Overture gives us a more complete tale of Alianora, a former love of Morpheus who only briefly appeared near the end of A Game of You. Reading her scene in A Game of You made so much more sense to me after Overture. Likewise, when Morpheus recalls in just two panels of The Doll’s House how he failed to properly deal with a Vortex a long time ago, you know what he meant after Overture.

In Brief Lives, Delirium tells Destiny there are things that don’t appear in his book that contains the entire universe, and there is a single panel which mentions how Morpheus was weakened after some major episode that left him vulnerable to being captured in the first issue of the original series. Both of these brief moments are explored in much greater detail in Overture.

Overture also harkens back to one of my favorite standalone issues: Dream of a Thousand Cats. Morpheus appears differently to different species, such as when he appeared as a fox to the fox in Dream Hunters, and Dream of a Thousand Cats showed that he appears to cats as the Cat of Dreams. Overture explores this idea in its opening pages where Morpheus appears as a sentient carnivorous plant to an alien lifeform, and it also features the Cat of Dreams. Plus, a major plot point centers on having one thousand beings dream the same dream to create a new reality—a central concept in Dream of a Thousand Cats.

Overture builds on the idea of stars-as-conscious-entities from Endless Nights, giving the stars an entire cosmic city you don’t want to mess with, and developing the antipathy Morpheus feels for his androgynous sibling Desire as a result of that story.

You also discover the origin of the weird gasmask-plus-spinal-column thing Morpheus sometimes wears, another item whose origin was only ever mentioned in a couple of panels of the original series. DC Comics geeks know the real reason for the gasmask is that the original golden-age Sandman wore one while he was gassing his foes with chemicals that made them sleepy, but Gaiman took an old idea and ran with it—much as he did with the subsequent Jack Kirby version of Sandman in The Doll’s House.

Those are just a few things I picked up on, and other fans of Sandman will undoubtedly find more. So, as to the question of whether this is a good place to start with Sandman, I say it is. New readers won’t always understand what is going on, but that’s the same experience they get if they start at Sandman #1. To read Sandman, you must be willing to not have everything explained to you, to put together pieces of a puzzle, and to read the stories more than once to pick up all the clues and see how everything ties together. You must also be ready to indulge Gaiman’s love of leaving many mysteries unsolved, and many endings ambiguous.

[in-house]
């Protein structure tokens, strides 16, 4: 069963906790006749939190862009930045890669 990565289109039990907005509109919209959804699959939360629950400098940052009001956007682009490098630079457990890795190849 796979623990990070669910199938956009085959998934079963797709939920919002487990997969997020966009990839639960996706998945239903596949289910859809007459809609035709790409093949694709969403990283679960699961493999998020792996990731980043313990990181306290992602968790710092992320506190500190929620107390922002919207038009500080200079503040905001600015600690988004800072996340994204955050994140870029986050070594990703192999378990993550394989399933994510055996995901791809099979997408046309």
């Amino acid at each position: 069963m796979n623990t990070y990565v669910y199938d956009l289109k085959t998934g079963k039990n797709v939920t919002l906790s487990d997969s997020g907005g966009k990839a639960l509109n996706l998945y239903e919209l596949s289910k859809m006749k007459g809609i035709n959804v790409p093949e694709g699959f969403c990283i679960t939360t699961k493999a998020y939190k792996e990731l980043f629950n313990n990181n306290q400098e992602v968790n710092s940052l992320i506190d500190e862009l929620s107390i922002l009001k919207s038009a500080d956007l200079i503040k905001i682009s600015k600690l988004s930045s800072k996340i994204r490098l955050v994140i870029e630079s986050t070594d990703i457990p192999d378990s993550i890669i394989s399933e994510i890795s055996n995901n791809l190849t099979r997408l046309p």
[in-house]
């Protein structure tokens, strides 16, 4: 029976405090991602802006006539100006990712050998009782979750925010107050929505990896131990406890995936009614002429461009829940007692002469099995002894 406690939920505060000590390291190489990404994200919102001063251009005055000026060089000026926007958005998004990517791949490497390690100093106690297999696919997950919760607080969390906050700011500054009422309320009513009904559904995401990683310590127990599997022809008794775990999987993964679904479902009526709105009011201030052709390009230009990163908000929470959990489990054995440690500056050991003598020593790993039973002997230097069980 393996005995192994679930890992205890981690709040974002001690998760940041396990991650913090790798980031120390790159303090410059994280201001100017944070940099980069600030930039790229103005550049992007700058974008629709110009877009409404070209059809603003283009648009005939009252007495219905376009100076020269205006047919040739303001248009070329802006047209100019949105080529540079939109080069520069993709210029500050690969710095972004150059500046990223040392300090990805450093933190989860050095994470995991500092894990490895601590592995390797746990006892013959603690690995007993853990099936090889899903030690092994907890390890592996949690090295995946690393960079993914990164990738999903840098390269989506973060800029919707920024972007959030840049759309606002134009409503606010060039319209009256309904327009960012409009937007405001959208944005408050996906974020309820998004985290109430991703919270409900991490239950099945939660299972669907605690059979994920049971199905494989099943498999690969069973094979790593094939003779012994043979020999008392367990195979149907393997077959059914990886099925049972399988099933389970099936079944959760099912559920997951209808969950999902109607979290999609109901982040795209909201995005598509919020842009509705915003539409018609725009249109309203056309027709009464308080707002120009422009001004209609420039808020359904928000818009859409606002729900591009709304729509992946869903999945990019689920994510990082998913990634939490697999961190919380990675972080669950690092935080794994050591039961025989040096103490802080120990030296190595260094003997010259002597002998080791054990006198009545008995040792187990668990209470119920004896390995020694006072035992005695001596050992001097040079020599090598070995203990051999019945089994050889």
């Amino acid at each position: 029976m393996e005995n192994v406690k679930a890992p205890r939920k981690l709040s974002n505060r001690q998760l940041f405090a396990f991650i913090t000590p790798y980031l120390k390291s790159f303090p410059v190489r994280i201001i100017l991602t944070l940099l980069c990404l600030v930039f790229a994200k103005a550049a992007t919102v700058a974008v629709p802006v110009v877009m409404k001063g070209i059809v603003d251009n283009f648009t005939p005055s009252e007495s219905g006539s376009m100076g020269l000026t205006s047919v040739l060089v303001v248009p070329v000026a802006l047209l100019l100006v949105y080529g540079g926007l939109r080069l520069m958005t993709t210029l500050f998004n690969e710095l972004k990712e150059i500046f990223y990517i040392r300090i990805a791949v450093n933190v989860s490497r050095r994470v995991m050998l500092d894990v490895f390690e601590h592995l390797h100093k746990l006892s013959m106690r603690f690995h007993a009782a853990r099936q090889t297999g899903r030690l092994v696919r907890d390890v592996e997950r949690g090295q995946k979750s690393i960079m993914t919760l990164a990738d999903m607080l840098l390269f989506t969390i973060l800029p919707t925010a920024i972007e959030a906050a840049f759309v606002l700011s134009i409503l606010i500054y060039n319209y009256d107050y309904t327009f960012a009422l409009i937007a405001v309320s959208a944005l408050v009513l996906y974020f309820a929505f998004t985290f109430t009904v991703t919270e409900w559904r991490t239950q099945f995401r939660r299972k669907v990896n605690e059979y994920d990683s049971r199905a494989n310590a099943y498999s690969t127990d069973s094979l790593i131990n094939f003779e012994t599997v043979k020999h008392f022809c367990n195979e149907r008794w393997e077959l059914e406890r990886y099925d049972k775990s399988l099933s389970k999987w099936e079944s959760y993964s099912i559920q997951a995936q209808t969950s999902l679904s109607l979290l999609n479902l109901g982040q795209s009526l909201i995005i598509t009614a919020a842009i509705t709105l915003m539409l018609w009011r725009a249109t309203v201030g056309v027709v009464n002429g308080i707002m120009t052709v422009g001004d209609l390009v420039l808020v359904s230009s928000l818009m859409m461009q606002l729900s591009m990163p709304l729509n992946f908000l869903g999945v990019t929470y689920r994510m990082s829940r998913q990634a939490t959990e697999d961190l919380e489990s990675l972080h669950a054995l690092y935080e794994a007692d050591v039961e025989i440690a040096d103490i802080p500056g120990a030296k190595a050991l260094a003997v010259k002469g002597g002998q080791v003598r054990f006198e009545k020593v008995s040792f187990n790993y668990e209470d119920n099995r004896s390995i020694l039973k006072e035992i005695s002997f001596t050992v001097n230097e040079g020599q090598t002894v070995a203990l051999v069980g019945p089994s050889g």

I loved Overture, and it made me love the original series even more than I already did. The art will blow your mind, the story will deepen your appreciation of the original series, and it works not only as an overture but a coda to one of the finest examples of what can be accomplished in comic books. A huge Thank You to this blog’s readers for helping me add this missing gem to my big box of comics.

Collector’s Guide: Get the Sandman: Overture 30th Anniversary Edition on Amazon in Kindle or paperback formats. It’s a little harder, but not impossible and certainly rewarding, to find all the original single issues in stock.



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art generated by Midjourney


We might be inconsequential,
but every fragment of us
contains the whole.

Every atom of our lives
holds a universe.

You and I
have always matched:

our eyes the same color,
our origins identical.

We came from nothing.
We stole everything,
and we refuse to leave.

This poem now appears in the book
Meteor Mags: Permanent Crescent and Other Tales.

from the musical archives: Country Hate Machine


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Country Hate Machine began as a solo acoustic side-project to record hillbilly versions of songs by Nine Inch Nails, whose first album was called Pretty Hate Machine. Eventually, CHM evolved into a punk-influenced hybrid mixing rage with humor. I recorded a bunch of demos in informal settings, but life got in the way of doing formal studio sessions. So, I’ve collected twenty of my favorite acoustic demo and concert recordings from twenty years of musical madness for your listening pleasure. They contain strong language and adult subject matter, and they might be inappropriate for children or any other form of mammalian life. Consider yourself warned.

Country Hate Machine: The Lost Years is now available as a free mp3 album including twenty songs, the album art, and a mini-booklet in PDF with credits for all those who contributed lyrical and musical ideas or were kind enough to share their recordings.